“I’ve never heard of an aphrodisiac giving anyone flashbacks, especially a decade later. In fact, that’s the most retarded thing I’ve ever heard...
As soon as I read the r-word on the page, I froze. All the other words blurred and all I could see was ‘retarded.’ I tried to keep reading but I couldn’t. I closed the book, put it back in my bag and closed my eyes for the rest of the train ride home. Only 49 pages into a 371 page book and it was suddenly tainted.
And honestly it pissed me off because I was really getting into the story. Why did the author have to use that word? Out of all the other words in the English language, the author made a conscious decision to use “retarded.”
Not stupid, dumb, lame, ridiculous, silly, crazy, absurd, senseless or illogical (I could easily go on) but “retarded.”
It’s disappointing because the author is Latina. And I want to support Latino authors, recommend them and write about them. But I don’t feel good supporting someone who makes the decision to use the r-word in their writing.
Junot Diaz and Alisa Valdes-Rodriguez are two other authors who have used the r-word in their writing. Reading them 10-15 years ago, I didn’t think anything of it. I didn’t even remember it was used until I reread them earlier this year.
[This isn’t a Latino author thing, other writers have used the r-word too and it stirred the same reaction in another blogger.]
Now I love me some Junot Diaz, I’ve heard him speak and I’ve gone to his book signings. But I feel differently about him now. I don’t know if I’ll ever wait on a line to hear him speak again. And while I’ve never met Alisa Valdes-Rodriguez (at a signing or conference), I’d be hesitant to purchase another of her books. But I’m willing to give them both the benefit of the doubt – their work was printed years ago. When use of the r-word was considered slang.
This 2014. And the r-word hasn’t been considered slang for years.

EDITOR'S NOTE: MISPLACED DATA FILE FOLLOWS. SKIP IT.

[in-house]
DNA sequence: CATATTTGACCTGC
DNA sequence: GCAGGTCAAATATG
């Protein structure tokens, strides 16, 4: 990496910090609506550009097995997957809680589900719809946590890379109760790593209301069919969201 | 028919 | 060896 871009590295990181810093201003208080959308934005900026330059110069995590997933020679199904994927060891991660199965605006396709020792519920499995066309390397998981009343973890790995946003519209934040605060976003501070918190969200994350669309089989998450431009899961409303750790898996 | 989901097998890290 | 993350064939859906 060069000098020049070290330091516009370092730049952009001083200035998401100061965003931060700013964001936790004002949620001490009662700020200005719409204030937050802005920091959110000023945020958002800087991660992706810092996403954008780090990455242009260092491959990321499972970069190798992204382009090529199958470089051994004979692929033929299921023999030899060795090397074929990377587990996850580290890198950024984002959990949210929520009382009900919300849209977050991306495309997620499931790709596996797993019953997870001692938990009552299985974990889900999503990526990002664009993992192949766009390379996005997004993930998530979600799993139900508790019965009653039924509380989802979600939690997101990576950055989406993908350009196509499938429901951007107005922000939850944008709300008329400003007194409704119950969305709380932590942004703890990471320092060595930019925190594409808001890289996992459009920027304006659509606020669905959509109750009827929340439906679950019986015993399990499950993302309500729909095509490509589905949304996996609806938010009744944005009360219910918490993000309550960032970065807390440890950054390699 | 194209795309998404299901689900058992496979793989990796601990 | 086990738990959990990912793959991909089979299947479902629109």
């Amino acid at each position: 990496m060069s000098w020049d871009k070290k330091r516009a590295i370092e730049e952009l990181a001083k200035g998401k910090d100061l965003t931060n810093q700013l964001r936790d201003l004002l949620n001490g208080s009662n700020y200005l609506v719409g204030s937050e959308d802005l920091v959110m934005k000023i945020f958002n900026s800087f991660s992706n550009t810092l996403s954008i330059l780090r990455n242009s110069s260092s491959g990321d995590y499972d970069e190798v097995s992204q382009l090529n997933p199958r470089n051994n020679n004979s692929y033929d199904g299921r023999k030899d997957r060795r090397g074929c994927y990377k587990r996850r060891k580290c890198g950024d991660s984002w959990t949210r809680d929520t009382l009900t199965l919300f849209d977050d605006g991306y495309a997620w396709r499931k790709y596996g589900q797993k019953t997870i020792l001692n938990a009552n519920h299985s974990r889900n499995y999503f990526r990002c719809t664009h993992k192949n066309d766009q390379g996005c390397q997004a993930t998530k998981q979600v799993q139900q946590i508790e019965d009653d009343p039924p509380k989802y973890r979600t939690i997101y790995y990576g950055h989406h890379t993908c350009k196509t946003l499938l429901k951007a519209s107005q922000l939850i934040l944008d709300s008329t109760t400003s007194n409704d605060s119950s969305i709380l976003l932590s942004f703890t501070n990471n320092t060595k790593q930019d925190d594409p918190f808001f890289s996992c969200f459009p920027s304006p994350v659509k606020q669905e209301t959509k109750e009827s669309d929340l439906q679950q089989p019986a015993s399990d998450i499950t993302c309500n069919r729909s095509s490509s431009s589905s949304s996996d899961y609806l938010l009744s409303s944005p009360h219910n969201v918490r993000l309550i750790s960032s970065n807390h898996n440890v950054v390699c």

The book that I am reading now, the book that I had to put down was published in 2010. I feel like there’s no excuse for the author’s use of the r-word.
I’ve called out comedians (D.L. Hughley), commentators (Ann Coulter) and rappers (Drake & J.Cole) for using the r-word. Just the other day, I yelled at my boss (who is an attorney) for using the r-word (I am still too angry to write about that). If I can put them on blast, I should be able to do the same with authors. I would be a hypocrite to overlook a writer’s use of the r-word because they are Latino.
Writers have a command of the language. They’re people who study prose and poetry. People who create beautiful imagery and resonate emotion through their words. I expect a little bit more. I expect writers to have enough vocabulary so that they can choose a word other than “retard” to get their point across.
It’s not about being oversensitive or playing word police. It’s about dignity and respect. When people use the r-word (as an insult to a person, place or thing) it perpetuates this idea that individuals with special needs are dumb, worthless and ugly. It is not an acceptable word to use. Ever.
In the Latino community autism and other special needs are misunderstood and stigmatized. Many parents are afraid to come forth with their children’s diagnosis out of shame or fear. They fear the label that comes with special needs. What they fear is someone thinking their child is dumb, weird or less than. They fear the “r-word” and all the cruel implications that come with it.
When I think of how hard Norrin has worked to do all the things that come so easily for other kids like point his finger, wave, jump or speak – I am so amazed by his resilience. I never take any of those moments for granted. I am so proud of him and I cherish every single milestone. Norrin is a bright, funny, sweet and wonderful kid.
When people use the r-word it diminishes all my son has achieved. When the r-word is used as an insult, it robs individuals with special needs of their dignity and pride.
And when people use the r-word around me (or when I read it) I think a little less of the person who used it.
The ability to write is a gift. And words are powerful tools. When writers (comedians, singers/rappers) use the r-word in their work that is distributed to the masses, you are saying: it’s okay to dismiss and discredit this community.
I am here to say that IT IS NOT OKAY.
As a writer, I get the craft. I wouldn’t want anyone to censor my words. All I am asking is that writers use their words responsibly. To think about who they hurt with their words.
It doesn’t matter if you were to say, “Oh I didn’t mean your child.” That still doesn’t make it okay. When folks use the r-word, they don’t have to specifically name my child because they mean someone like him. You are hurting an 8 year-old Puerto Rican kid from The Bronx who struggles so hard to fit society’s mold of what is typical and every other kid like him.
And it’s a shame because the first 48 pages are well-written. It’s a beautiful and compelling story. I wanted to be able to share this book and tell everyone to run out and buy it. I don’t know if I can do that. Right now, the r-word has overshadowed all of that.